Among adults with the condition:

  • About 80% can walk without help after 6 months.
  • About 60% fully recover muscle strength within 1 year.
  • About 5%-10% have a very delayed and incomplete recovery.

Children rarely get GBS, but when they do, they usually recover more quickly than adults.

Guillain-Barré syndrome life expectancy

Once you recover from GBS, you have a normal life expectancy. Fewer than 2% of people die during the worst part of the illness. When people do die, it's usually because of pneumonia, a blood infection, breathing problems, blood clots, or cardiac arrest.





During treatment for Guillain-Barré syndrome, you might get:

  • Breathing problems
  • Shortened tissues in your joints (contractures) or other deformities
  • Blood clots that form when you're inactive
  • Infections
  • Low or unstable blood pressure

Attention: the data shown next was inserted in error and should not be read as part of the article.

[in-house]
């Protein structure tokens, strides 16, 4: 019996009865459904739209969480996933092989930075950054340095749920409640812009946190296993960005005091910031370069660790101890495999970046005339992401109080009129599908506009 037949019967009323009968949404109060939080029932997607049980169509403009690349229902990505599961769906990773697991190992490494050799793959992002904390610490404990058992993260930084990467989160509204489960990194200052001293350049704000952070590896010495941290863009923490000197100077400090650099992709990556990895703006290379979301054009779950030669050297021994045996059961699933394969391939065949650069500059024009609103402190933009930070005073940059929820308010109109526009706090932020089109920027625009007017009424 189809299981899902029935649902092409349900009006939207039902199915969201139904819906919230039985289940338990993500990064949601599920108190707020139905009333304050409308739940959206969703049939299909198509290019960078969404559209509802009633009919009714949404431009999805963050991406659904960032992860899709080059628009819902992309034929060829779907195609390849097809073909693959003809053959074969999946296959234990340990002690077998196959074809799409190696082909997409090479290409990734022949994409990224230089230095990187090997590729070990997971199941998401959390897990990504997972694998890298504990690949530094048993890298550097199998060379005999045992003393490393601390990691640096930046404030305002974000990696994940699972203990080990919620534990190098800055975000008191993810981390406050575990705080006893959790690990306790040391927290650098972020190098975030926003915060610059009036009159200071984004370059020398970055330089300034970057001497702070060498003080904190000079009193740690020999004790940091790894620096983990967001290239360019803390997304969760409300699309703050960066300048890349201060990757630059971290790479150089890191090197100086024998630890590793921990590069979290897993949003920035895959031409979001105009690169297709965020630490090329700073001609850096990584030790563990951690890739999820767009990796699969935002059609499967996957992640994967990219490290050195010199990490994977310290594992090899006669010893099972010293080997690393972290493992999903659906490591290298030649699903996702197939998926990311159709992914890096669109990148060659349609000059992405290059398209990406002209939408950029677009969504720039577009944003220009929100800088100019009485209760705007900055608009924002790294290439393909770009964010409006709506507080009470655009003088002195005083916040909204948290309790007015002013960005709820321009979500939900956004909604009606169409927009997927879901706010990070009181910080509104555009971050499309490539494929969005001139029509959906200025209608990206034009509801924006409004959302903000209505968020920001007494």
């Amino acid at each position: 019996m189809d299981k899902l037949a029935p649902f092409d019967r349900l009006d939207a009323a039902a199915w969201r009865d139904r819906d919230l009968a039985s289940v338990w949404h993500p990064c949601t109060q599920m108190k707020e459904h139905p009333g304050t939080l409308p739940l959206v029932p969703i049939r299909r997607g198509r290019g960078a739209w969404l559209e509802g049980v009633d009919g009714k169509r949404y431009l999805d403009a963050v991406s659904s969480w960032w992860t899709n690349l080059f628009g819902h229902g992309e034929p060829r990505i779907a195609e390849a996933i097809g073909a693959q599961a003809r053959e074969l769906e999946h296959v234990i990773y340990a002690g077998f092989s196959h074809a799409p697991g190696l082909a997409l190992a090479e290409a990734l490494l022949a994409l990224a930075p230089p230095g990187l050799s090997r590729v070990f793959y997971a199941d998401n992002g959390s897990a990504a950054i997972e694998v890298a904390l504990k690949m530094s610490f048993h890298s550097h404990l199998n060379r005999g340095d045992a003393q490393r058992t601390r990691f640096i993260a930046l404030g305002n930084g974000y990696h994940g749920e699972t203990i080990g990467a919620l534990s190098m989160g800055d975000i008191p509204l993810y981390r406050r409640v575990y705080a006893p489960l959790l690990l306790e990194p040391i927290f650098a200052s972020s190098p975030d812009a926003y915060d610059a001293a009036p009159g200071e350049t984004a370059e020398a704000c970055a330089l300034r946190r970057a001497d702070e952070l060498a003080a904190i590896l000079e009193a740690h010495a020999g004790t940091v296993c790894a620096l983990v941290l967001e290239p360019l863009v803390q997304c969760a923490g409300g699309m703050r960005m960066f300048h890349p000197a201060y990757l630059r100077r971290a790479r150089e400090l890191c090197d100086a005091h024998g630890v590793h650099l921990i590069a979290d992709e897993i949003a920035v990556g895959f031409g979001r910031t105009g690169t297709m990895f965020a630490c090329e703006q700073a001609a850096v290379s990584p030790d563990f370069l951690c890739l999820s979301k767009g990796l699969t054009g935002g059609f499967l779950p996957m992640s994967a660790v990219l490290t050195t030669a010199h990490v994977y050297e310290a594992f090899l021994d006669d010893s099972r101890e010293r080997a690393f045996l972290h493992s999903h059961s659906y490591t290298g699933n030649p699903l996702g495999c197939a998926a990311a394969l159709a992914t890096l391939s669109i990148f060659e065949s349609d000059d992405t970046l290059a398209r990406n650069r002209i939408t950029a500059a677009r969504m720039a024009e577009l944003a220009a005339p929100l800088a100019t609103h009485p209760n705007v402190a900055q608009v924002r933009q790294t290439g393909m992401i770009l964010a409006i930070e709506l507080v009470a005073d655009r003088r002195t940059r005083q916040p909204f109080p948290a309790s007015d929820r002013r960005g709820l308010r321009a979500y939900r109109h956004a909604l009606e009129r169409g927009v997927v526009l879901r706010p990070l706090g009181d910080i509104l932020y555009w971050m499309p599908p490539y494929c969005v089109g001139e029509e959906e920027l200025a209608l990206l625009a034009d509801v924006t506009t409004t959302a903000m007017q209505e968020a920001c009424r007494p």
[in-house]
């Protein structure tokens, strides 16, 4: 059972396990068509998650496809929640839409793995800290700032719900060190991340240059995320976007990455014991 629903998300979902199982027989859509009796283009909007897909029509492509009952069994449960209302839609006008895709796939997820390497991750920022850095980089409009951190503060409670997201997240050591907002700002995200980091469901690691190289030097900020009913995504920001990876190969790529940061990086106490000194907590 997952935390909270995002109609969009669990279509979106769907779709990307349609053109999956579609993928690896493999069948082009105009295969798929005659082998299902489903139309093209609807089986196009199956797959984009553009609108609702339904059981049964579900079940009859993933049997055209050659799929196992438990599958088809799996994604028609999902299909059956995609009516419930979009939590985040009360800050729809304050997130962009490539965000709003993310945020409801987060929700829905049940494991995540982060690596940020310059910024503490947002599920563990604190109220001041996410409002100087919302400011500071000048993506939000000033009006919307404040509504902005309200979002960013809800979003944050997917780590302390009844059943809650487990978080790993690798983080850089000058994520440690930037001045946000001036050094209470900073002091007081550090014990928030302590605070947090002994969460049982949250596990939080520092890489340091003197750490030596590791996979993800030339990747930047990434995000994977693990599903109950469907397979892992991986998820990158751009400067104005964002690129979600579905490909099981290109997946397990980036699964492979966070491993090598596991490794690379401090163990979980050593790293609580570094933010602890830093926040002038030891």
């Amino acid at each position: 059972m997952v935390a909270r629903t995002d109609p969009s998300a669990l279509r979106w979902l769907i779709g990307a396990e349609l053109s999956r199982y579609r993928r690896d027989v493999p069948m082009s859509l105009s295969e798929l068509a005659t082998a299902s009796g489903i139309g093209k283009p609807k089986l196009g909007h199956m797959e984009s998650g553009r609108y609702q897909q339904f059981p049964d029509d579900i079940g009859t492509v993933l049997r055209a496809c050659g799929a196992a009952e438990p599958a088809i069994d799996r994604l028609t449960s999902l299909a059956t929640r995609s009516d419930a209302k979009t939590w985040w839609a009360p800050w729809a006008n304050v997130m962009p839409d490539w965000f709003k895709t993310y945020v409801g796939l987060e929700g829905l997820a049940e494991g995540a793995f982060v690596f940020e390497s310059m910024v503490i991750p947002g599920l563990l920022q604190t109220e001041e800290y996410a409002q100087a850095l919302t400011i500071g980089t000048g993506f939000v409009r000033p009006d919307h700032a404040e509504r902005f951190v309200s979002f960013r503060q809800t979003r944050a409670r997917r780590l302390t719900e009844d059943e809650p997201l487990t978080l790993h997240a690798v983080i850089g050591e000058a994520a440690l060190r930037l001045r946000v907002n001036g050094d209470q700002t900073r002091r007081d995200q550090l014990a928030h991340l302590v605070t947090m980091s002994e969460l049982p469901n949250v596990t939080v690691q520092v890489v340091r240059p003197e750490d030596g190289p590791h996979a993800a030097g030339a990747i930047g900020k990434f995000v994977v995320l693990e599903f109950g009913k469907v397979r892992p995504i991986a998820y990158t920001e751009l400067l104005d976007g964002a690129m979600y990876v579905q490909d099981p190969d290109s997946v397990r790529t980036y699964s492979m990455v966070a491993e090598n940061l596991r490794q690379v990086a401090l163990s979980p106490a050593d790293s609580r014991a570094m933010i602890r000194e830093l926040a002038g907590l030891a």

• Paralysis
  • Pneumonia
  • Pressure sores, or bed sores (skin damage from lying in bed for a long time)
  • Breathing food or fluids into your lungs (aspiration)

Your health care team will try to prevent these complications. For example, frequently repositioning you in bed can help prevent pressure sores. And taking blood-thinning drugs and wearing support stockings can help prevent blood clots.

Some people face longer-term challenges. Those who don't recover completely can continue to have weakness, numbness, fatigue, or pain, for years. This is sometimes called chronic inflammatory demyelinating polyneuropathy. Treatment can include steroid medicines and physical therapy.

In an estimated 1%-6% of cases, people who've recovered from GBS have a relapse, meaning symptoms return, sometimes years later. Younger patients who had mild cases, or Miller-Fisher syndrome, are at the highest risk.

If you notice tingling, weakness, or numbness in your feet or legs starting to move up your body or problems with your facial muscles, you could have the telltale symptoms of Guillain-Barré syndrome. Getting medical help quickly can help you recover faster with fewer complications. In most cases, you'll fully recover.